It’s not life or death
I’ve been doing a lot of coffees and dinners with old friends and also attending events as a mentor for college students and entrepreneurs. There’s an interesting pattern in the type of conversations I’m having. Whether they’re 22 and picking their first job out of college or 34 and deciding whether they should leave a big company and do a startup, it always feels like there’s only one right answer and that decision is life or death. But careers are full of transitions. Research shows that more than ever, people are changing companies, changing roles, even changing careers. So I want to encourage everyone to take a deep breath and realize that these decisions are not life or death.
Some common myths I’ve believed at one point in my career:
#1 You must pick a path and stick to it to be successful.
I often get asked this question by my younger friends , should I be a product manager or a designer/engineer. I love engineering/design but I think product management sounds fascinating. What if I pick the wrong role?
Honestly, there is no right or wrong answer and you can change your mind. This is particularly true for those who are just starting out and picking their first job out of college. If you don’t like the role you picked, go try another one in a year. Most likely your experience in one role will make you a stronger candidate for your next role. Some of the best product managers I know were engineers or designers at the beginning of their career. Some of the best engineers I know love design and have great intuitions that make them a pleasure to work with.
As a hiring manager, I love a candidate with empathy for other roles, practical skill set that can come into play when they’re needed, a good work ethic and an adventurous, self motivated spirit. So do your research, think it through, make your pro/con charts but don’t take it too seriously because you can change your mind. Sundar Pichai, who was my favorite manager of all time once said to me, “If you’re really agonizing between two paths, they’re both great choices.” In the end the only question that matters is what do you want to learn in the next year and what do you love spending your time doing?
#2 Careers progressions are linear and you can fall behind.
Part of what adds the pressure to make the “prefect” decision every time, whether it’s what college to attend, what company to work for, what project to work on, what role to invest in, is this idea that you’ll fall behind if you make the wrong decision. I get it, I remember crying when I didn’t get into the college I wanted at 18. But it turns out that going to a state school gave me a great education with no debt and I’ve had a great career since. When I left Google for FB, my parents cried about why I was leaving such a wonderful company who clearly valued me for a company with a reputation for being fratty. It all seems so crazy, in hindsight, how emotional and dramatic those decisions were.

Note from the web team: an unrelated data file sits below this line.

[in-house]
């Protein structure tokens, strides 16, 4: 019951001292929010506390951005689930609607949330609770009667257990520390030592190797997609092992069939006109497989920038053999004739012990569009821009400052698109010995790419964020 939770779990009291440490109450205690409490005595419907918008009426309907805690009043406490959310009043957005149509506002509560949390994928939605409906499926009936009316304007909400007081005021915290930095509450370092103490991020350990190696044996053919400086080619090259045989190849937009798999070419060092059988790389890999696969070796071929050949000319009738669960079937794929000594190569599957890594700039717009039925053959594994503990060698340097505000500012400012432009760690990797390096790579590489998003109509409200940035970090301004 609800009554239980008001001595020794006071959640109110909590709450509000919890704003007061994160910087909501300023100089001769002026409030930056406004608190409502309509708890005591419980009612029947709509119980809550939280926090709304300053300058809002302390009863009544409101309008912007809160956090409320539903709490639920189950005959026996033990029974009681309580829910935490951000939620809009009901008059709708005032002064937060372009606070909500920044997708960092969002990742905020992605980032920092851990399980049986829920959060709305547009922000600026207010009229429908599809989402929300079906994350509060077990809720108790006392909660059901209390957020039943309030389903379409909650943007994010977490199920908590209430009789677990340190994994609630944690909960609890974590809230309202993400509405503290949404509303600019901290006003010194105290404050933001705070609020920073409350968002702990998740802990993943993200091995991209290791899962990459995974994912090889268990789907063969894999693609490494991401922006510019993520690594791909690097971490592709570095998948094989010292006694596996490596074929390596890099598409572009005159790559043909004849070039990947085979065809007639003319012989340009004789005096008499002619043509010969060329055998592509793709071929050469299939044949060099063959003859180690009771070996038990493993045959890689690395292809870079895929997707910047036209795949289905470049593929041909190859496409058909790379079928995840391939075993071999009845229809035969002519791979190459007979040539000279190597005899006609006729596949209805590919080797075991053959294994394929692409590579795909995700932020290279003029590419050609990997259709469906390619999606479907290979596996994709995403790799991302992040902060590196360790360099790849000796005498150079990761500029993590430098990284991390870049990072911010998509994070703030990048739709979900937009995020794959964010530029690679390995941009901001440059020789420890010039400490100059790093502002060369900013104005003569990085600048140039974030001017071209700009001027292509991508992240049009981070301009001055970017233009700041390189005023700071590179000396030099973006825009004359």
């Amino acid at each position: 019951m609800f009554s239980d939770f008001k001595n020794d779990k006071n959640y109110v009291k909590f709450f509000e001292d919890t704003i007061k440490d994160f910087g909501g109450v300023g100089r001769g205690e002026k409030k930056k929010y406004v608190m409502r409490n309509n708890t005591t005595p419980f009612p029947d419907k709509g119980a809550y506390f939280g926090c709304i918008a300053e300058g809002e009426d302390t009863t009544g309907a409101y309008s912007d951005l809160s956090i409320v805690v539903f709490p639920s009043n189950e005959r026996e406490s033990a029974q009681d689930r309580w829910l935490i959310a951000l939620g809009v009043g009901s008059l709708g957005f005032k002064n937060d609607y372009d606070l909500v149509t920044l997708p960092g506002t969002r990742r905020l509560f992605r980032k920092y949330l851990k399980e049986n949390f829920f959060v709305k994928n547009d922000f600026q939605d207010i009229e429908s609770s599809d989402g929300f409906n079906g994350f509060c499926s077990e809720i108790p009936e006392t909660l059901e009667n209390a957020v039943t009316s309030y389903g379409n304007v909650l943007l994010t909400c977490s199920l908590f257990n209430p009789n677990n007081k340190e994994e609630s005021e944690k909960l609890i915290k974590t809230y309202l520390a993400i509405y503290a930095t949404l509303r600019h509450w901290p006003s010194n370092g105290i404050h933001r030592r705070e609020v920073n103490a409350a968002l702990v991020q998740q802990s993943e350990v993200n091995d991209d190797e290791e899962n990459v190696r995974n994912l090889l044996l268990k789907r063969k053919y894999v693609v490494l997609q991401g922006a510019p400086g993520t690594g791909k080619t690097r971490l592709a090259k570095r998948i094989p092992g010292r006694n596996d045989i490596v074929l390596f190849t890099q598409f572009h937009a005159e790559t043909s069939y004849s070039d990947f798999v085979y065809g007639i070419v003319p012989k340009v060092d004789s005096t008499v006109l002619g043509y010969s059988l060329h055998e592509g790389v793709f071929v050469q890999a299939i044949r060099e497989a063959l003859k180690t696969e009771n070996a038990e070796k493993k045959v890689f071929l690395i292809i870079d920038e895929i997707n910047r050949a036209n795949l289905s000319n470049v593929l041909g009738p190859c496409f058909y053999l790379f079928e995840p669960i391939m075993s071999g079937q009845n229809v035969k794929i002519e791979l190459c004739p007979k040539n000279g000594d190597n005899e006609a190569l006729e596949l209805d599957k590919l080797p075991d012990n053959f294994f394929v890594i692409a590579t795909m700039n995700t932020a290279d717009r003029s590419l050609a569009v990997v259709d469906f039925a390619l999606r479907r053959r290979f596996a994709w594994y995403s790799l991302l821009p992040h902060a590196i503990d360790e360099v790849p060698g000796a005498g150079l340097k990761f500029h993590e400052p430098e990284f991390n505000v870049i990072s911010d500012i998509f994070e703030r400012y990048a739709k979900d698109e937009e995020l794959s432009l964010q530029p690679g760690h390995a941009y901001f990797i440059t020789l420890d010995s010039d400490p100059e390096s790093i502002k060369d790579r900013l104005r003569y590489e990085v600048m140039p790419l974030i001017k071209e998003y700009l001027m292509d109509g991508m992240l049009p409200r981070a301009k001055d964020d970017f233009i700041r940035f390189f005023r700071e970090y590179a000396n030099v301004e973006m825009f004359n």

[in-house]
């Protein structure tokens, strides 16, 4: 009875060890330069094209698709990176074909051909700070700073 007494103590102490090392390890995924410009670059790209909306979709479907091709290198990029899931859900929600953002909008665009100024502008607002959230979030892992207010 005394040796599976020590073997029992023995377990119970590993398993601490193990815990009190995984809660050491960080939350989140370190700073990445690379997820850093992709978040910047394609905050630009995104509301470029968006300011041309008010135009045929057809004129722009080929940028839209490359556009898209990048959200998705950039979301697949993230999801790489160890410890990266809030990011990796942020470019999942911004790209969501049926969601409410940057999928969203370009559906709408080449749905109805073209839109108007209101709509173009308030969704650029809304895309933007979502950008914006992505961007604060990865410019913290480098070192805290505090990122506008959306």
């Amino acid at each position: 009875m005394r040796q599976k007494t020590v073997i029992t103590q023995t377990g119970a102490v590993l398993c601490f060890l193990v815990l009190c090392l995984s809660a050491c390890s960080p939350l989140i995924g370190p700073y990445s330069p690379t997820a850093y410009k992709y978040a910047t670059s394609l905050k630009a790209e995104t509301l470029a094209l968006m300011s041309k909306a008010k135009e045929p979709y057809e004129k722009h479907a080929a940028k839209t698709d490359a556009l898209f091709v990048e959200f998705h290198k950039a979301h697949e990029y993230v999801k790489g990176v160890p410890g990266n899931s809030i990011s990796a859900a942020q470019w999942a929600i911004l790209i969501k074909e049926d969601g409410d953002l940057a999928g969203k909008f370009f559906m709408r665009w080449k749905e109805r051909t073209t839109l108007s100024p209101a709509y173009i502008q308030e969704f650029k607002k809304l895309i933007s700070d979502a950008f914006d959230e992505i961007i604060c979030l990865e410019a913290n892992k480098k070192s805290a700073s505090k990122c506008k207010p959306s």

Fact is we are all living longer, healthier lives and have ~50 years to build our careers. That is a long time and there’ll be lots of decisions along the way. It is ok to take risks and it is ok to be curious and try new things. Don’t worry about the “levels” set by school or other organizations. The only thing you have to worry about is: do you love what you do and are you learning as much as you can. That may mean taking a step back into an individual contributor role when you’ve been a manager for a while. Or it may mean taking a chance on a new environment even though you’re very established and comfortable where you are. My advice is be curious, surround yourself with great people and let yourself be guided by internal measurements rather than external validation whenever possible.
#3 There is a wrong answer.
I think regrets are a flawed concept. To have regret about the job you didn’t take or the person you could’ve married is to idealize a decision and a path you didn’t experience. We all know from experience that whatever path you choose, it’ll be challenging. There’ll be moments of frustration, of boredom, and hopefully some magical eureka moments as well. You may regret the path not taken in your bad moments but just recognize that is a false premise. The decision you made is the right decision because you made it. To assume anything else is to cause yourself unnecessary angst.
However, it is healthy to do post-mortem analysis about your decisions and really understand what you got out of each experience. Post mortems may be painful but they can help you avoid bad patterns and understand yourself better. Just like any other skill, you can get better at making career decisions.
That’s it for now. I hope this helps, especially some of my younger friends and readers facing transitions.
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